Although nationalization would be problematic, there are options available that could solve some of the problems that currently arise. First, credit rating agencies should not be funded by those that they rate. Instead, all holders of securities that need ratings should have those securities rated through a third party mediator, and not directly from the agencies. This would make it harder for banks to shop around and have the safety of their securities bid up.
This would be a strong step, but the biggest change that must happen is changing the way we evaluate securities. The absolute grading system should be replaced with a comparative scale; instead of giving bonds a letter grade, agencies should rate bonds relative to each other. The newly created Comparative Rating Index of Sovereigns (CRIS) scale attempts to do just this. The CRIS rates government debt of different relative to each other rather than giving a letter grade. It would not be too difficult to adapt a scale like this to one where bonds and securities were categorized into percentile groups for investment safety relative to each other.
Even though 75 percent of the mortgage backed securities in the 2008 crisis were rated AAA, many were clearly better than others. By forcing agencies to rate securities relative to each other, it eliminates this ambiguity. Furthermore, because the value of securities depends on market trends, a relative grade is a more objective measure in accurately comparing risk. Additionally, in this system, the government could oversee the agencies. If they frequently rated securities that failed better than securities that succeeded, those companies would lose government funding, and new institutions would be hired to take over the rating process.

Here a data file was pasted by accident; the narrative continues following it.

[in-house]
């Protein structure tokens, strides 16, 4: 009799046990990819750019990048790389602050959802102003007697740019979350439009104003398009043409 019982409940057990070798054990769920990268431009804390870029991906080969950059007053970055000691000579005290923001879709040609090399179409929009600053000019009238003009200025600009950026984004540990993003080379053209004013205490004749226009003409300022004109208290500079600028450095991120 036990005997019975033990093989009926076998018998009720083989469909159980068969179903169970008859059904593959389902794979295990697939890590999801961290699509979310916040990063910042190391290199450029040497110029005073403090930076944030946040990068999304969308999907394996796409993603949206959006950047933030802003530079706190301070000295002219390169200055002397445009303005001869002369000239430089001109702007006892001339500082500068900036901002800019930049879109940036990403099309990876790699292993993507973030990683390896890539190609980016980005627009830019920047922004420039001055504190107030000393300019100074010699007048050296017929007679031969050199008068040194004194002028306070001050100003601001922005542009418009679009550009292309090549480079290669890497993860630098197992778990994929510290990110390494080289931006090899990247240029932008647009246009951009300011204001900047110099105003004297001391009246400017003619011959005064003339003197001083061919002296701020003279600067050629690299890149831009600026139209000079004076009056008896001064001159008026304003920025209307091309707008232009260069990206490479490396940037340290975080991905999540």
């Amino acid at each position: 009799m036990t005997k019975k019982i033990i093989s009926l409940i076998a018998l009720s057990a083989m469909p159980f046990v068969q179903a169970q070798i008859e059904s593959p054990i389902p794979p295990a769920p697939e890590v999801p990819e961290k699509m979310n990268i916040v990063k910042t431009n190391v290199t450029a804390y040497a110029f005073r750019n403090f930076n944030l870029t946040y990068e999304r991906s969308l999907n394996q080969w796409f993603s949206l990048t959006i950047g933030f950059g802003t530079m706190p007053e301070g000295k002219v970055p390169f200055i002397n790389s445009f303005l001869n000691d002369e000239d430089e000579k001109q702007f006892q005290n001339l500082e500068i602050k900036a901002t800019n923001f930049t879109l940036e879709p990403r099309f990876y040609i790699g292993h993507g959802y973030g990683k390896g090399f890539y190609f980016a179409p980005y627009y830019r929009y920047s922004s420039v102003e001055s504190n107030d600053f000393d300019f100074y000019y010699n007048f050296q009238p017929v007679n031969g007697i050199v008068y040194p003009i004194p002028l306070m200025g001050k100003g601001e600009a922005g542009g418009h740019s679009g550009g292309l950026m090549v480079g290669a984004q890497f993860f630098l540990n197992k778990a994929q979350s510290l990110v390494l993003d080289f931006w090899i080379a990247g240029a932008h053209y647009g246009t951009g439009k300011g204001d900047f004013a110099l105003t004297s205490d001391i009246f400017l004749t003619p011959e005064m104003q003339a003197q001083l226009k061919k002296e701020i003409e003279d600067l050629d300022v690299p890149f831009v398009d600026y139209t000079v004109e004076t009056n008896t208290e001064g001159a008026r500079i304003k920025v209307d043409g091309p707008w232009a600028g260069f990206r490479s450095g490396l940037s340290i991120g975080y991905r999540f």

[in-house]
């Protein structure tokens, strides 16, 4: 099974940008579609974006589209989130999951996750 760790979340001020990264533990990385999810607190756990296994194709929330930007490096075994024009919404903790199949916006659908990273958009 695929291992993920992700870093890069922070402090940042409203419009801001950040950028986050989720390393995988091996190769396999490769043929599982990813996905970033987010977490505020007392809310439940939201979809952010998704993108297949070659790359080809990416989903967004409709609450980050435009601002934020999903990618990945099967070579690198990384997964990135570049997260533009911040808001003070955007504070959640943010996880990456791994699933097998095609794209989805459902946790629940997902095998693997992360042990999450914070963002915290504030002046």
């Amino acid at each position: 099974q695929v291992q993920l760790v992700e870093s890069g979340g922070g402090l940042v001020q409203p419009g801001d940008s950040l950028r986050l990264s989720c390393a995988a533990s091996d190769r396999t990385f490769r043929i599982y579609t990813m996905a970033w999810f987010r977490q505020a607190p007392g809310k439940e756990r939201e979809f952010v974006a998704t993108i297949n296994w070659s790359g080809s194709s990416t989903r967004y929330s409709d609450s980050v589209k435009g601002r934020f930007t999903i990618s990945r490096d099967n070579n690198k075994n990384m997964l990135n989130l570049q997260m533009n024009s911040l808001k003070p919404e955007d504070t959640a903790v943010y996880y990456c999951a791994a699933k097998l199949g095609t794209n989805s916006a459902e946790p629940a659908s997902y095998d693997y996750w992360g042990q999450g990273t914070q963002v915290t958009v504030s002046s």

In order for this policy to be implemented, Congress would have to enact a government organization to oversee the process. They would then have to mandate that all securities receive a rating through this agency rather than through the standard private CRAs. Then, the government organization could mandate that all rating agencies follow these new guidelines to receive funding. As long as we live in a where banks only hold a small fraction of their debt on hand as cash, lending out the rest as additional debt, we will always live in a world at risk for a financial collapse. However, improving the accuracy of our credit rating agencies will ensure that financial institutions are better able to assess risk, making it a bit less likely they will sink the economy, a goal that we can all rate as worthwhile.